Forecasting the consequences of the failure of the eastern rim of Crater Lake, Mount Ruapehu : a thesis presented in partial fulfilment of the requirements for the degree of Master of Science in Earth Science at Massey University, Palmerston North, New Zealand

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Date
2011
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Massey University
Abstract
A numerical code for simulating dry flows of granular material, Titan2D, was used to model a range of possible collapse scenarios and resulting debris avalanches from a possible failure of the eastern crater rim of Mount Ruapehu, New Zealand. The eastern rim of Crater Lake, Mount Ruapehu consists of a stratigraphic sequence of intercalating volcaniclastic diamictons, pyroclastics and lavas, some of which are highly hydrothermally altered. This rim is under outward pressure from Crater Lake and constitutes one of the steepest parts of the active volcano. Its sudden failure could involve up to 50 million m³ of rock material, almost certainly generating a debris avalanche and/or a break-out lahar up to 9 times the size of the March 2007 event. A failure of hydrothermally altered flank materials on this side of the volcano has already occurred (c. 4600 yrs Mangaio Fm. (Donoghue & Neall, 2001)). A quantitative hazard and risk analysis of this scenario has never been undertaken, despite ongoing hydrothermal alteration and considerable sapping of both the inside and outside of the rim from explosive eruptions and base surges during the 1995/1996 and 2007 eruptions. New stratigraphic data were integrated with existing high-resolution topographic information and aerial photography to produce a detailed map of the eastern rim to highlight the distribution of contrasting stratigraphic sequences and the distribution of those units with the largest degree of alteration. This information was used as the first step towards defining the likelihood of different failure volumes and geometries to be tested in numerical hazard simulations. A quantitative scenariobased hazard forecast for partial or full collapse of the crater rim and subsequent events was determined. Simulated data of flow run out, inundation, diversion, velocity and mass transport were analysed to identify the resulting hazards for the Whangaehu and Tongariro River catchments. The results of this research suggest that the Mangatoetoenui, Upper Waikato, Tongariro and Whangaehu River catchments could be greatly affected by a sudden collapse of the eastern rim and any subsequent lahar events.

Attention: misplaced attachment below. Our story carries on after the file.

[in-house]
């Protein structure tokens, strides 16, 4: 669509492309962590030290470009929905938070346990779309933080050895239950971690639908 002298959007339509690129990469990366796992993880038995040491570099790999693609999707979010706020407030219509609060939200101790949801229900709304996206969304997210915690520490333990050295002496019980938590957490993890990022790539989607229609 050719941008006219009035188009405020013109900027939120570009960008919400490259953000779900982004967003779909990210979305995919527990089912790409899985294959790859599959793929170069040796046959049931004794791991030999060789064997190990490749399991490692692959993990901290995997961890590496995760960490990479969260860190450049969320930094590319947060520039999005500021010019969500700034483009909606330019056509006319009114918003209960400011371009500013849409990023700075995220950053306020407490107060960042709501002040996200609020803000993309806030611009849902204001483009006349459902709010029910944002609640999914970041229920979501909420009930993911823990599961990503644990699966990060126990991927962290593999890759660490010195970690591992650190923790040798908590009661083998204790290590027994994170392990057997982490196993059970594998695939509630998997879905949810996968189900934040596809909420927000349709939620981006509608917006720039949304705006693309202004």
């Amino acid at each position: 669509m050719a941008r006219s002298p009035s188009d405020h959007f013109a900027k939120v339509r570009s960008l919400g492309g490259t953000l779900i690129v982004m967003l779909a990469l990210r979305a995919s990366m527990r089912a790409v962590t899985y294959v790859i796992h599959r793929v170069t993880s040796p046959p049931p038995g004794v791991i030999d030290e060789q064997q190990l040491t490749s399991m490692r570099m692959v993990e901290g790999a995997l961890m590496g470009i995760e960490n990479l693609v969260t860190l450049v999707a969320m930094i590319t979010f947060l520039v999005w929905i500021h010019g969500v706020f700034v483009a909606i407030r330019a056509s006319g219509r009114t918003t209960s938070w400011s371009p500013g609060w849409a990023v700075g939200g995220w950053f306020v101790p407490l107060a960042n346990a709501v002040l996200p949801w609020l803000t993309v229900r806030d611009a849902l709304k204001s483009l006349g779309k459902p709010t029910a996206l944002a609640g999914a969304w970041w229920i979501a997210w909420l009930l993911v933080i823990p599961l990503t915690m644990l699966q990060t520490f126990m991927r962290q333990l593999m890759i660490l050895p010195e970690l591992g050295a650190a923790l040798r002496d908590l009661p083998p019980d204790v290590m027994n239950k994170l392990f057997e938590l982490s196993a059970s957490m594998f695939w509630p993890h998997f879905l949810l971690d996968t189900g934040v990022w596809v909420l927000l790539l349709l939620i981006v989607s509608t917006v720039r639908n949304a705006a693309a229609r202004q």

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The appendices are on a CD-ROM which is held with the vault copy of the thesis. Appendices include logbook, lab work, Titan2D data and simulation videos.
Keywords
Volcanic hazard analysis, Tongariro National Park, Titan2D, Computer simulation, Volcanic activity
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